For music fans, all-you-can-stream music services like Spotify, Rhapsody, MOG and Rdio are kind of dream come true. Signing up gives you instant access to a library of millions of songs from major label and indie acts from around the world. Most services are now free, with some limitations on usage. For paying users, as long as you keep your subscription, there’s really no need to pay for most individual tracks or albums (unless you’re an audiophile). In the case of Spotify, you can even merge your local music collection with the service’s cloud-based selection of music. Awesome.
For artists, it’s another story. The dirty little secret of services like Spotify and others is that they are not particularly lucrative for artists. At all. Each of them has managed to court record labels with attractive enough licensing deals, but that doesn’t necessarily trickle down to the artists themselves. As a result, many artists have held back new releases from streaming services, or jumped ship all together.
Paul McCartney became the latest artist to step back from the all-you-can-stream subscription model when he pulled his entire catalog from Rhapsody. Material by the former Beatle and accomplished solo artist was removed from Spotify in 2010.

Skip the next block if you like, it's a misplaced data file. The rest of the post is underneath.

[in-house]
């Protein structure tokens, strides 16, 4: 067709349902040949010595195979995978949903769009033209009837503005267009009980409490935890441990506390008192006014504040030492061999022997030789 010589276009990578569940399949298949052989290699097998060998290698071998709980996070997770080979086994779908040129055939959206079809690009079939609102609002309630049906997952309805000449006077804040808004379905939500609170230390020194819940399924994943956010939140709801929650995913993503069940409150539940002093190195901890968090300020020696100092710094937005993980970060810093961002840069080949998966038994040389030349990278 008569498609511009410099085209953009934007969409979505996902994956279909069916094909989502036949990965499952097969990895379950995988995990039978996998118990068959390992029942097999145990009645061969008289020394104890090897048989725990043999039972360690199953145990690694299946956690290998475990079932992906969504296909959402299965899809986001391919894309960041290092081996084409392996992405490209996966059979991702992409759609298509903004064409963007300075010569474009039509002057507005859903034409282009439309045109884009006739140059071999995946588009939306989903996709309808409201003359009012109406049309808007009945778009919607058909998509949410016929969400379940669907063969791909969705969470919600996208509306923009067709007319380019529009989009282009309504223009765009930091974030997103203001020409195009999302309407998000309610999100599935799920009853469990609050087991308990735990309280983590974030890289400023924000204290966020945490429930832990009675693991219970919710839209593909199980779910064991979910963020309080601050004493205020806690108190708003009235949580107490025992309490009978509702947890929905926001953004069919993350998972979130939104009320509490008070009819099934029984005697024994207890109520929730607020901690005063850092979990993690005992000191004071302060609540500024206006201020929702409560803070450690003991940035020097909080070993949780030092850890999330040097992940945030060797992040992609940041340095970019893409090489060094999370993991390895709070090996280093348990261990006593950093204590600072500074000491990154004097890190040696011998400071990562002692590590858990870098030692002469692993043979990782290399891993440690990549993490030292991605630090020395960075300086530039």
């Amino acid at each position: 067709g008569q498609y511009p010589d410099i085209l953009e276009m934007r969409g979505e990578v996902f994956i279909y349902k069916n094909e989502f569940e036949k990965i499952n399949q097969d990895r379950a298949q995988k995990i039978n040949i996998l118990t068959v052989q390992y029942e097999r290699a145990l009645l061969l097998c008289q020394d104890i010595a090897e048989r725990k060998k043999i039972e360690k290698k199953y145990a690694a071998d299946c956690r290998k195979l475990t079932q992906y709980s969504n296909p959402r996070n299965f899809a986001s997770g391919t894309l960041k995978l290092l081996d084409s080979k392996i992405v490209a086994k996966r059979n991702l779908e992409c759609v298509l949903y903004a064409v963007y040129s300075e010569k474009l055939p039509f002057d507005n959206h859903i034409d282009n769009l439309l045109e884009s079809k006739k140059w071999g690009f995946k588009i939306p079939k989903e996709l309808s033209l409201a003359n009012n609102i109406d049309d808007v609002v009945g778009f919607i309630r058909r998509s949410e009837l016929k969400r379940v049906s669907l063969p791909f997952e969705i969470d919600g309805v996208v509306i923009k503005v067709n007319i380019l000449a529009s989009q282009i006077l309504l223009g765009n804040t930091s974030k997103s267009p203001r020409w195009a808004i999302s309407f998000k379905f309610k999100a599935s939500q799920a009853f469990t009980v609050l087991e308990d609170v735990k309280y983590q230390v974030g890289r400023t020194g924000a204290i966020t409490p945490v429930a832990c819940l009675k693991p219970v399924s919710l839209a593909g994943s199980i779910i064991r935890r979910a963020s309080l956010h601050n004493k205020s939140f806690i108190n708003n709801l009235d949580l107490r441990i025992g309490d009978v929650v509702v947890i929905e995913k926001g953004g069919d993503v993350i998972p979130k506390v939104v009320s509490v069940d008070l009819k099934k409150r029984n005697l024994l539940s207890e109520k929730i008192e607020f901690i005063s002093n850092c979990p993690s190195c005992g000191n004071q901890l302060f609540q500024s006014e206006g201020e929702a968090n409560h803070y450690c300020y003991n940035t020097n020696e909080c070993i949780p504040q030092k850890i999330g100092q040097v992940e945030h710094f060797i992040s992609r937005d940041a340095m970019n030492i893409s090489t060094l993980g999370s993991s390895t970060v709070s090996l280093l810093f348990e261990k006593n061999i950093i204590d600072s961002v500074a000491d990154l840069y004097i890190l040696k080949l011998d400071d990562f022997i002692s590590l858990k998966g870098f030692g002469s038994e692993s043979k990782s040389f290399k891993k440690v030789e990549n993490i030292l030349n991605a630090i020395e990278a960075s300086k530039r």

Initially, independent artists such as bands on small metal labels started to question the value of Spotify and pulled their catalogs. Then bigger artists like The Black Keys and Coldplay declined to release new material on Spotify.
Exact figures range (and are seldom made public), but it’s clear that streaming services simply do not pay out much money compared to physical album sales or paid downloads. According to CDBaby, iTunes accounts for 77.4% of digital revenue for indie artists, while sources like Spotify and Rhapsoy bring in about 2% apiece. Now, with iTunes Match, artists get an additional stream of revenue on top of their initial digital album sales.
In theory, the streaming services will grow their user bases and refine their monetization strategies to a point at which things are fair for labels, fans and artists alike. In the meantime, not everybody is willing to stick around and wait for their business model to mature.